When veteran artists produce new music, it tends to be a precarious endeavor. While diehard fanatics of still-active classic bands of the 60s, 70s, 80s and beyond, such as the Rolling Stones, Aerosmith, Def Leppard, and Cheap Trick, will usually seek out any and every release of their favorite acts, the vast majority of casual listeners generally opt instead for the comfortable, familiar songs that they often originally forged connections with in their youth.
So when Chicago rockers Styx announced earlier this year that they’d be performing their most recent work, 2017’s acclaimed concept album, The Mission, in its entirety for the first time (save for a one-off trial run in Las Vegas in January) as part of a string of East Coast dates, there may have been some initial reservations. After all, playing the complete Paradise Theatre or Pieces of Eight records is one thing, but pulling off a full show of a collection of fresh, mostly unknown tracks by a group that debuted nearly 50 years ago is another.
However, true to form, the ambitious Midwestern outfit managed to overcome the daunting task on Thursday, November 7 at the NYCB Theatre at Westbury, and proceeded to display to the New York audience why they’ve been such a sonic powerhouse for so long.
Hitting the stage promptly at 8pm sans an opening act, legendary tenured guitarist James “J.Y.” Young (a member since Styx’s self-titled debut) and his axe-virtuoso cohort Tommy Shaw were joined by dynamic longtime drummer Todd Sucherman, progressively talented bassist Ricky Phillips, and charismatic Scottish Canadian lead vocalist and keyboardist Lawrence Gowan, who is currently celebrating a staggering two decade anniversary with the band.
Divided into two sets, The Mission and “The Hits,” the predominantly instrumental “Overture” led things off before the group launched into the album’s frenetic, retro-aural lead single “Gone Gone Gone.” From there, they succeeded in their ‘mission’ of keeping the sold-out crowd on their feet with each track played, mimicking the studio versions perfectly.
“Trouble at the Big Show” showcased Young’s husky voice before the trifecta of “Locomotive,” “Radio Silence,” and “The Greater Good” slowed the pace down for several minutes, the latter being a particular standout due to the gorgeous harmonizing resulting from each member trading off lead vocal duty. For Gowan, a clear highlight of the evening was “Khedive,” named after the ship his father sailed on in World War II, as his deft piano playing was masterful on the deeply personal tune.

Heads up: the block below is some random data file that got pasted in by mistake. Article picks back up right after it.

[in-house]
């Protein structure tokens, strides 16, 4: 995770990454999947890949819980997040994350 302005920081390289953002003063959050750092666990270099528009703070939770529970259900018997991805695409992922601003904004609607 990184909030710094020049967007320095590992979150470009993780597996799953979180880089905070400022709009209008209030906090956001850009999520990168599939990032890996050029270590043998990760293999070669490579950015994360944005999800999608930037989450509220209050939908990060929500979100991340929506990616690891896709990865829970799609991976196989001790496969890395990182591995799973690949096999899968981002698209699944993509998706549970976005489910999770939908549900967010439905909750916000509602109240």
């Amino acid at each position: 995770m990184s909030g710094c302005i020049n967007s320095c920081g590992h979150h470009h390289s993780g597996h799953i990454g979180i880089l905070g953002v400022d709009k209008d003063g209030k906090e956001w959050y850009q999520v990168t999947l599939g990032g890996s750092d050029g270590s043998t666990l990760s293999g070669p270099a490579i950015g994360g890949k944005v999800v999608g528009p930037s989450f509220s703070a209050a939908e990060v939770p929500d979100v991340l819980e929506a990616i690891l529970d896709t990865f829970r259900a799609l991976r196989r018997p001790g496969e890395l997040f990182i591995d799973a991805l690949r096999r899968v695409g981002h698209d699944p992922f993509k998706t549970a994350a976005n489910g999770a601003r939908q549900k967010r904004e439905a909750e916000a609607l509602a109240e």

After a brief intermission, it was finally time for the chart-toppers. “The Grand Illusion” started this portion of the night off in fitting ‘grand’ fashion while the multi-layered “Fooling Yourself (The Angry Young Man)” exemplified why Shaw’s guitar work is held in such high esteem. A surprise appearance by Styx founder Chuck Panozzo proved to be a definite crowd pleaser as well, as the semi-retired bassist didn’t miss a beat in keeping the rhythm on a few choice numbers.
Gowan’s quick solo cover of “Goodbye Yellow Brick Road” morphed into an audience sing-along that was prefaced by the singer’s praise of the soon-to-be-retiring(?) Elton John, and also included a good-natured jab at the legendary singer-songwriter. “I saw Elton in concert years ago – the first time he said goodbye,” Gowan joked.
A beautiful rendition of “Come Sail Away” concluded the set as the band adroitly made a swift return and proceeded to blister the packed venue with a riveting one-two punch of an encore consisting of “Mr. Roboto,” a keen selection considering the song’s absence from their repertoire in recent years, followed by frequent show closer “Renegade.”
Although Styx will be on the road at least through January of next year, there aren’t presently any other full Mission gigs on the schedule. But if the rousing reception of the special treat in New York was any indication, hopefully more will be booked soon.
- Gone Gone Gone
- Hundred Million Miles from Home
- Trouble at the Big Show
- Radio Silence
- The Greater Good
- Time May Bend
- Ten Thousand Ways
- Red Storm
- All Systems Stable
- The Outpost
- Mission to Mars
- The Grand Illusion
- Blue Collar Man (Long Nights)
- Fooling Yourself (The Angry Young Man)
- Miss America
- Rockin’ the Paradise
- Too Much Time on My Hands
- Goodbye Yellow Brick Road
- Come Sail Away
- Mr. Roboto
Click here for Styx’s upcoming tour dates.